January-September 1845

The Collected Letters, Volume 19


JWC TO THOMAS CARLYLE ; 25 September 1845; DOI: 10.1215/lt-18450925-JWC-TC-01; CL 19: 213-216


Thursday evening [25 September 1845]

Here is an enclosure, that will “do thee neither ill nor gude”! it lay along with two Brochures, one blue one pea-green—the thinest Brochures, in every sense that ever issued from “the womb of uncreated Night”!1 “the insipid offspring” of that “crack-brained Enthusiastic” who calls herself Henri Paris, one entitled Grossmütterlein [Little Grandmother], in verse; the other, Oh Heavens! La femme libre [The Free Woman] et L'émancipation de la femme [The Emancipation of Woman]


a propos des Saint-Simoniennes [Rhapsody on the Saint-Simonians]2 in prose—dead-prose. I have looked into it over my tea, and find that the only possibility of emancipation for femme lies in her having “le saint courage de rester vierge [the sacred courage to remain a virgin]”! Glad tidings of great joy for—Robertson! “Guerroyez donc, si vous pouvez, contre les hommes [Make war, if you can, against men]!” exclaims this great Female Mind in an enthusiasm of Platitude, “Mais … pour qu'ils daignent accepter votre défi, prouvez-leur, avant tout, que vous avez appris . … à vous passer d'eux!”!3

I rose yesterday morning with an immense desire for “change of air”— I had made the house into the liveliest representation of “Hell and Tommy4 (I “Tommy”) and it struck me that I should do well to escape from it for some hours; so John and I left together; in the Kings road he picked up a cab to take back for his luggage, and I went on to C[l]arence Terrace where I dined,5 and by six I was at home again to tea— Mrs Macready had returned to Eastbourne, having only come up for a day to attend the Play. That I was prepared for, as she had invited me to go along with her—but I was not prepared to find poor Macready ill in bed with two Doctors attending him— He had caught a horrible cold that night from seeing Mrs Milner Gibson to her carriage thro' the rain “in thin shoes”—had been obliged to break an engagement at Cambridge6— Poor Letitia7 was very concerned about him but would still not let me go without some dinner. Today she writes to me that he is better. There seemed a good deal of jealousy in Macreadydom on the subject of the Amateur-Actors— A ‘tremendous’ puff of the thing had appeared in the Times!!—“more kind really than ever the Times showed itself towards William”!8 John when he came at night to pay “his compliments of digestion” suggested with his usual originality “it was probably that (the puff) which had made Macready so ill just now”! Forster, it seems bears away the palm—but they have all had their share of praise “and are in such a state of excitement, poor things, as never was seen”! “It will not stop here”; Miss Macready thinks—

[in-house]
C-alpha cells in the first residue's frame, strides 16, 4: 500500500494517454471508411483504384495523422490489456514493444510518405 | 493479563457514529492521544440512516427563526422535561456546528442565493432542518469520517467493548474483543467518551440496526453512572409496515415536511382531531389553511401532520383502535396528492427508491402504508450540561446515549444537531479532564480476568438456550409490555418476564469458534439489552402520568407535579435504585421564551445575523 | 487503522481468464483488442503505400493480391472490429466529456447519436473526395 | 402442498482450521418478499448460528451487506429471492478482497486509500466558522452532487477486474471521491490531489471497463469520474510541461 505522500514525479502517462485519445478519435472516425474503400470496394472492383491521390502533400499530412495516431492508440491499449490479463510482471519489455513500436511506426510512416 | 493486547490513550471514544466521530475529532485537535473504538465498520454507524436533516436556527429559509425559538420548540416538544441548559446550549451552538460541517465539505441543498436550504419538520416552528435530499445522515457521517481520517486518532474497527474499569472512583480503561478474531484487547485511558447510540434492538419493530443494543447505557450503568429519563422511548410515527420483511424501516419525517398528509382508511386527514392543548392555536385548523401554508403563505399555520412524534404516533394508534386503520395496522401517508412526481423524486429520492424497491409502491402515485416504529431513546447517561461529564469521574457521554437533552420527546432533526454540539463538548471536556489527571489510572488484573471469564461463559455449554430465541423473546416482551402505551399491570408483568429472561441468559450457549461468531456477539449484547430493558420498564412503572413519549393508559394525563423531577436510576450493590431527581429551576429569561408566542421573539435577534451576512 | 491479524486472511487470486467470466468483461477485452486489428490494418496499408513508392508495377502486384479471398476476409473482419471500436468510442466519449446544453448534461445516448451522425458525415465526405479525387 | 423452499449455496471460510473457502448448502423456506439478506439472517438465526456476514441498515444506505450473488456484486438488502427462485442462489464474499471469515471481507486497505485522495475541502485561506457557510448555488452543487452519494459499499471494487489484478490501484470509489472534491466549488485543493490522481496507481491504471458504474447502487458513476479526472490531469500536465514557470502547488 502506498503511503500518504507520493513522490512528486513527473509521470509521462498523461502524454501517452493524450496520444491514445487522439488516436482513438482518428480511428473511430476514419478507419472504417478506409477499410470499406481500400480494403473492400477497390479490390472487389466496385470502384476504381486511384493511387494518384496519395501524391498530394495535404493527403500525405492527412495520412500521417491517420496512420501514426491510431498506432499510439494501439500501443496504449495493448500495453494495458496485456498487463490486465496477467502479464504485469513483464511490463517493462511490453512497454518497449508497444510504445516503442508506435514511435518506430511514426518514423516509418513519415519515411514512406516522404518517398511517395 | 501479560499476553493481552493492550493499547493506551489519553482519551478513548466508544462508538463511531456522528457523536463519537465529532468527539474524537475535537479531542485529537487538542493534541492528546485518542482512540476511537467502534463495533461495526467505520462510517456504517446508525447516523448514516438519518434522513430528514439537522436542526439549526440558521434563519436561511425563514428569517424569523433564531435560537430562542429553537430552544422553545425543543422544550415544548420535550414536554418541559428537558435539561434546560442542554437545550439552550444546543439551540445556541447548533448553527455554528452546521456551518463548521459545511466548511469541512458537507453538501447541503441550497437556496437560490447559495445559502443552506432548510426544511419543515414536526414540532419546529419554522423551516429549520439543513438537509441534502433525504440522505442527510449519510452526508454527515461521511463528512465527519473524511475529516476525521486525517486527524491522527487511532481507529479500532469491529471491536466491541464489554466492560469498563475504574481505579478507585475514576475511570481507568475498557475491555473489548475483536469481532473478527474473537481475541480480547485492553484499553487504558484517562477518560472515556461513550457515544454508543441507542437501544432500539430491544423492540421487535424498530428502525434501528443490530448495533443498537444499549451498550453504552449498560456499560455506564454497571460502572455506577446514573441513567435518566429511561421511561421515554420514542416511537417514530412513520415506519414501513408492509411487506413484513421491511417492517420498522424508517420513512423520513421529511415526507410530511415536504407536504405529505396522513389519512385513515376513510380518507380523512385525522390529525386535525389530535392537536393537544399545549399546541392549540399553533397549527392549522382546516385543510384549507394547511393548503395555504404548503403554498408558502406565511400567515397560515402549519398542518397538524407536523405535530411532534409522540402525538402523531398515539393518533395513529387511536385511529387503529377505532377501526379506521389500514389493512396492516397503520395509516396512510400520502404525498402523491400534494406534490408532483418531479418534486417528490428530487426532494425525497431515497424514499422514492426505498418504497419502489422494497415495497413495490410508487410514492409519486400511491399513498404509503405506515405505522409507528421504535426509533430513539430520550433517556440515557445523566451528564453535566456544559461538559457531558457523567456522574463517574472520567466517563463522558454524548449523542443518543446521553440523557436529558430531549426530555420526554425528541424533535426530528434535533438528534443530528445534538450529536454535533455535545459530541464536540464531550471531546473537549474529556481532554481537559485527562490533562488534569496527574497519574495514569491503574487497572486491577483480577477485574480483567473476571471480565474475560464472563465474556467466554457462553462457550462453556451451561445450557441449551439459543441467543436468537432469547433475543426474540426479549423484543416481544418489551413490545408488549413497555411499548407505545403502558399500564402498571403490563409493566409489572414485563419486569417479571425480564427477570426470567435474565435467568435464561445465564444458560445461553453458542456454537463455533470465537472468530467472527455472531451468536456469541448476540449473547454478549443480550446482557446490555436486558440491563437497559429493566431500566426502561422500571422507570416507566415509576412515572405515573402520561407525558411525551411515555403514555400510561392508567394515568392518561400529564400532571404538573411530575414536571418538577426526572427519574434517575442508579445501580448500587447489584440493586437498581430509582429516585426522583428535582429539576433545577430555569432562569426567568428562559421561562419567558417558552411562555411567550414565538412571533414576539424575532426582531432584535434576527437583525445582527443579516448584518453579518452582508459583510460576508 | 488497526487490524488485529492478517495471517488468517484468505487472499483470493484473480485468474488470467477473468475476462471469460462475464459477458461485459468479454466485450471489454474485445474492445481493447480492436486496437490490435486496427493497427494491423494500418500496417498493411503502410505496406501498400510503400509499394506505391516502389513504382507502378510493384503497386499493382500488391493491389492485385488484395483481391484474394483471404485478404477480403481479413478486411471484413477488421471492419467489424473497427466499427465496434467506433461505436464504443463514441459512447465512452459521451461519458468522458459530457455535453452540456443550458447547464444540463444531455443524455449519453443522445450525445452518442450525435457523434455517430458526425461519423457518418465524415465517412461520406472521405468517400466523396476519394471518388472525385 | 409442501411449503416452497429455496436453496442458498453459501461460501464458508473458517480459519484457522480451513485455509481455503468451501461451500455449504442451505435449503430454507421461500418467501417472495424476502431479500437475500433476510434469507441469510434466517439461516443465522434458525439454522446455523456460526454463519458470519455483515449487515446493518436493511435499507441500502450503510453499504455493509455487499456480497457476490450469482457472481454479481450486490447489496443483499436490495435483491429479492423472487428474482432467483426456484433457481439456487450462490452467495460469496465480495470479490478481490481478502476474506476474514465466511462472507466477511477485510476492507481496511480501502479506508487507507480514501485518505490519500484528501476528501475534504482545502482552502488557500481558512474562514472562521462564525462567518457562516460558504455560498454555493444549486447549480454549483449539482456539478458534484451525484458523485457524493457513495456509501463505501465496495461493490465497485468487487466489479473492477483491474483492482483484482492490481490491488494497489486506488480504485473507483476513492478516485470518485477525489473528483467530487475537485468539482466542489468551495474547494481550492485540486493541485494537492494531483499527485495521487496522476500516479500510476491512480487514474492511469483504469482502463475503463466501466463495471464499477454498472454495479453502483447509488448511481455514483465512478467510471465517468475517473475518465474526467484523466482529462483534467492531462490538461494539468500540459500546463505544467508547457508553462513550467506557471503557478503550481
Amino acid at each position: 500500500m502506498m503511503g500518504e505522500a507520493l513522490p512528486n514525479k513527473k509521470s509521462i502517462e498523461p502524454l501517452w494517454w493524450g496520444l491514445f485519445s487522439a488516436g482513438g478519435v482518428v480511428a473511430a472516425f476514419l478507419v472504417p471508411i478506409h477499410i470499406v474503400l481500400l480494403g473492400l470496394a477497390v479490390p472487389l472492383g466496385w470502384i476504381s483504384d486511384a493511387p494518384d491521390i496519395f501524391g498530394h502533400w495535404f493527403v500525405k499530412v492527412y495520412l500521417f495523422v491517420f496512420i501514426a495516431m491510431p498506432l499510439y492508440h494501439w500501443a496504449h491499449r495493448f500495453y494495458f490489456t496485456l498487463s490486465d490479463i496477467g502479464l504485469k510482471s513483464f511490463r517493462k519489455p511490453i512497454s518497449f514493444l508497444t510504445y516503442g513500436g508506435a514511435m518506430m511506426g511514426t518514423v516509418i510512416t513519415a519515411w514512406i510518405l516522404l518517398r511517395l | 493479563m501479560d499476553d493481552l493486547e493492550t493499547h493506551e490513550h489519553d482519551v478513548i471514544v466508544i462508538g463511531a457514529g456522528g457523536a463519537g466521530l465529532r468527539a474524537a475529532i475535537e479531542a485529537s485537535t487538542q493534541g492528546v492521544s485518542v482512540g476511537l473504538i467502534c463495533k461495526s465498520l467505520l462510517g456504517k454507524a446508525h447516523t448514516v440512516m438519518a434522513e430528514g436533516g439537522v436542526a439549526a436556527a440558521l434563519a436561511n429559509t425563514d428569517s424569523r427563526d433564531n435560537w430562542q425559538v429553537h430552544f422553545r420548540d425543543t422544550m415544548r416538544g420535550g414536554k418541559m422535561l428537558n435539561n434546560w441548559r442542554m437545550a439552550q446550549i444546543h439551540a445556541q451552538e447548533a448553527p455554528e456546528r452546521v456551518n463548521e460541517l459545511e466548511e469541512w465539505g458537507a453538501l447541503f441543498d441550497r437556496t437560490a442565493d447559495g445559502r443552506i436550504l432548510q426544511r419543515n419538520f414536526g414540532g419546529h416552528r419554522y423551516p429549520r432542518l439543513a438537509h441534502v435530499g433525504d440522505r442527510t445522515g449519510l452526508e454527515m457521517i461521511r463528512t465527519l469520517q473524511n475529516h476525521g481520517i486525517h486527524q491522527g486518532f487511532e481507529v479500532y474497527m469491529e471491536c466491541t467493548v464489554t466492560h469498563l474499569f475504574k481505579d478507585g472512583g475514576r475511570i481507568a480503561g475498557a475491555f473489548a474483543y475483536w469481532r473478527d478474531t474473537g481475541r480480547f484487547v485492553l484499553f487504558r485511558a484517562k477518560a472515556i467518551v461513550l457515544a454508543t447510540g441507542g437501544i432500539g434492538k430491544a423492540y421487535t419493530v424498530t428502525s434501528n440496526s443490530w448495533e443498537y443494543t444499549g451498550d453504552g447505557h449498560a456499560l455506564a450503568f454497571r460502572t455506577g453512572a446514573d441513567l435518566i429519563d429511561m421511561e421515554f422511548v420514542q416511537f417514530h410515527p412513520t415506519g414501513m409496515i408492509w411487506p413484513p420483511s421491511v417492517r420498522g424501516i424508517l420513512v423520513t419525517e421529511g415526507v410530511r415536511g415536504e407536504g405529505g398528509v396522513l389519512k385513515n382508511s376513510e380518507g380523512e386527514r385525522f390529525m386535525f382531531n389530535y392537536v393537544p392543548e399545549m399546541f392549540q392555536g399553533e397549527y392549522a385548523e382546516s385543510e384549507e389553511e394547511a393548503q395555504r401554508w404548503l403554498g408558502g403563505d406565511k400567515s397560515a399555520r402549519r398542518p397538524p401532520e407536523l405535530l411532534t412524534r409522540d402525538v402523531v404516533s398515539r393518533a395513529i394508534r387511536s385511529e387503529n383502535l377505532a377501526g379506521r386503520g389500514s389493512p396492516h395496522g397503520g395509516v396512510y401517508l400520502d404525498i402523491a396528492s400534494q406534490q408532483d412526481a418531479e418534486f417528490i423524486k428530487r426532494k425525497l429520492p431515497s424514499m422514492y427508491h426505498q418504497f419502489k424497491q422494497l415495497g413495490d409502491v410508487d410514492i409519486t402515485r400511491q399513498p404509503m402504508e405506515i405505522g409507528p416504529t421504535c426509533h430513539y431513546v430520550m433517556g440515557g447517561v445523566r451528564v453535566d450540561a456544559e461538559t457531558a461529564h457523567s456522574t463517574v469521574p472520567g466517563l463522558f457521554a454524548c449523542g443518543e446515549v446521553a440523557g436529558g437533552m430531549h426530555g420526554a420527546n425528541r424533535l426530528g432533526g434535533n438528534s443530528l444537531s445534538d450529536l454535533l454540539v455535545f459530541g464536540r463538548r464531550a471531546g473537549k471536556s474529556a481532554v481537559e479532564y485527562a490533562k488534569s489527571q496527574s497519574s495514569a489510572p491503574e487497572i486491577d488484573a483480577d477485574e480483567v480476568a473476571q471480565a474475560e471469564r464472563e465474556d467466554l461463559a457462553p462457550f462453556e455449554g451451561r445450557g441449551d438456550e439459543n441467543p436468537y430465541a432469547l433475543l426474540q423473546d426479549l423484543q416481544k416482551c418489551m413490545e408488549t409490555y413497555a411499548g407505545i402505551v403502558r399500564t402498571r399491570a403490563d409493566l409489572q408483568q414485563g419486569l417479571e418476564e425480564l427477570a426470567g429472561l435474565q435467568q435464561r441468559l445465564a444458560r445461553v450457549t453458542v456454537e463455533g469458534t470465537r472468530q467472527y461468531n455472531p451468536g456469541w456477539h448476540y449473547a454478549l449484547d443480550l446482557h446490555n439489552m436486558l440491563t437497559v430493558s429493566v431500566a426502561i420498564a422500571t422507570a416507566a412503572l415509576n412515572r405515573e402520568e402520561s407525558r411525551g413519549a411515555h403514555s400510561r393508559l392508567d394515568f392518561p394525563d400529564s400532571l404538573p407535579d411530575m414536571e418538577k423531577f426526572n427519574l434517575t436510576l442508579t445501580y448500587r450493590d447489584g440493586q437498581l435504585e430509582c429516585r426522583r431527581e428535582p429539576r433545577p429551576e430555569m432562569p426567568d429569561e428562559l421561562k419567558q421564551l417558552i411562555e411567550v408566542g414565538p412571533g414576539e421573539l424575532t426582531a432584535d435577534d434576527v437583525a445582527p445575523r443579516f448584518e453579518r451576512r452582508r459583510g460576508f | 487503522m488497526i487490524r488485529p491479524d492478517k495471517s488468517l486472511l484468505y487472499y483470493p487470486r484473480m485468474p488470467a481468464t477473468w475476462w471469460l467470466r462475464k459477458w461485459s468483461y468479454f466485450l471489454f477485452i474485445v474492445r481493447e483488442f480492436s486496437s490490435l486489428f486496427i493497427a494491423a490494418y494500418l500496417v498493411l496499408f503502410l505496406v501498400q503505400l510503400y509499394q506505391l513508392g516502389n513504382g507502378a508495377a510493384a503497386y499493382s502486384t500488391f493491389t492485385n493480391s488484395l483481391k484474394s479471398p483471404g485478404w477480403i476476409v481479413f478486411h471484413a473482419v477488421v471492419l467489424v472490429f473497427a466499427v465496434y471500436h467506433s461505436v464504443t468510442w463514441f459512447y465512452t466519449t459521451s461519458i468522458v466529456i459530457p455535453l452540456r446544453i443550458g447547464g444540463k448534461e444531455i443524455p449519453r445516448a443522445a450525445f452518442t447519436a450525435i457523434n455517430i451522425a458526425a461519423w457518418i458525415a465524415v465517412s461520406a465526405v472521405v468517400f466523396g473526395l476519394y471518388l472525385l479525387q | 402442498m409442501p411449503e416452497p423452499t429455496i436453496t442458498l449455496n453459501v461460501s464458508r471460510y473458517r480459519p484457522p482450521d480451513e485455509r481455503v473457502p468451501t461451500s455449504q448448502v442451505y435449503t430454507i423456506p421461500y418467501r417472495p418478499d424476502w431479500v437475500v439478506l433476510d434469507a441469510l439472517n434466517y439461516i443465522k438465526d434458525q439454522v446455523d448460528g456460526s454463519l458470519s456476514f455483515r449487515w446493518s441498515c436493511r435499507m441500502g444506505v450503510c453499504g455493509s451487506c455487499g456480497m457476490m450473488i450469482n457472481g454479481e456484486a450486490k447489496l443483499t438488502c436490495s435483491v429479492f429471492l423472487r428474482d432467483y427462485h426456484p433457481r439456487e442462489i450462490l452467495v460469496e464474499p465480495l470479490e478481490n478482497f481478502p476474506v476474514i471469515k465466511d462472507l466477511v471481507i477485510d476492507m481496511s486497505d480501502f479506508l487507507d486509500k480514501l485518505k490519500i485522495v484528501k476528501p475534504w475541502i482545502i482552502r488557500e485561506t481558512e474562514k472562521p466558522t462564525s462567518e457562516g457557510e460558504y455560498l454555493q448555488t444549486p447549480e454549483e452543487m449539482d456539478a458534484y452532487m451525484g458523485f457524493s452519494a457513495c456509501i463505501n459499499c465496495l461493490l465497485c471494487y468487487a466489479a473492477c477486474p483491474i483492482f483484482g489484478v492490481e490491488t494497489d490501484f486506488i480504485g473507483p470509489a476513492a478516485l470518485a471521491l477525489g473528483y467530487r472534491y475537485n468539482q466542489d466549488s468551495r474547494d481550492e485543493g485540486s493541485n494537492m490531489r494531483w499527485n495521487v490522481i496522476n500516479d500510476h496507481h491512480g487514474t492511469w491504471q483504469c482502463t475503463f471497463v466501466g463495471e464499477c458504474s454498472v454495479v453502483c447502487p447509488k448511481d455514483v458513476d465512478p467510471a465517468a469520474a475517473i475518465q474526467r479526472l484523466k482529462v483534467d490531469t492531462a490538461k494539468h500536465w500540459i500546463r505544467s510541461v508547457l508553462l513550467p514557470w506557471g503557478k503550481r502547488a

Today I have not been out at all— I rose at seven to receive— —a sweep! and have been helping Helen to scrub in the Library till now—seven in the evening— John9 came rushing in soon after nine—this morning—he had “left a breast-pin in the glass-drawer” and “supposed it would not be lost yet”! Then having found it, he brought it to me in the Library where I was mounted on the steps—covered with dust—to ask whether I thought “the diamonds real”—and what I thought “such a thing would cost.” It was the Pin he got years ago in Italy— I told him I could not take upon me to value it, but I could learn its value for him—“from whom”? “from Collier the Jeweller”— “Where does he live”? (with immense eagerness) “at the top of Sloane Street—” “But wouldn't he tell me—if I asked him? me! myself”? “I dare say he would,” said I soothingly, for he seemed to be going rapidly out of his wits with all-absorbing desire to know the value of that pin!— If I had not seen him the night before playing with his purse and some sovereigns I might have thought he was on the point of carrying it to a pawn-shop to get himself a morsel of victual! But when giving up the diamonds as glass he passed to the individual value of the turquoise in the middle; flesh and blood could stand it no longer; and I returned to my dusting in silence. Whereupon he looked at his watch and found he “was obliged to go off to the British Museum.” What in all the world will become of him? he seems to be more than ever without “fixed point”—without will, without so much as a good wish! unless it be to enjoy a tolerable share of material comfort without ‘amt [position]’ and as much as possible without ‘geld [money]’ However now that he has “concluded with his Landlady” it is no business of mine how he flounders on “abating no jot of heart and hope”10 my own life is rather of the floundering sort; only I have the grace to have “abated heart and hope” in it—to such an extent, as to think sometimes that “if I were dead, and a stone at my head, perhaps it would be be-ter.”!11

Not a soul has been here since Alfred Tennyson—except the “dark-fated” Krasinski12 who did not get in— I knew his rap and signified to Helen to say I was “sick—or dead”—what she liked!— So she told him “the mistress was bad with her head tonight” which if not precisely the naked truth was a Gambardella—“Aspiration” towards it. But besides Miss Macready yesterday I saw Helps who seems to me “dwindling away into an unintelligible whinner”13— I met him in the Kings road just as John hailed his cab and he walked back part of the way with me—decidedly too solemn—for his size!

I get no letters in these days except from you— Geraldine even has fallen dumb— Still out of sorts I fancy—or perhaps absorbed in her “one-eyed Egyptian”—perhaps scheming a new “work”—I care very little which— Kind regards wherever they are due— J C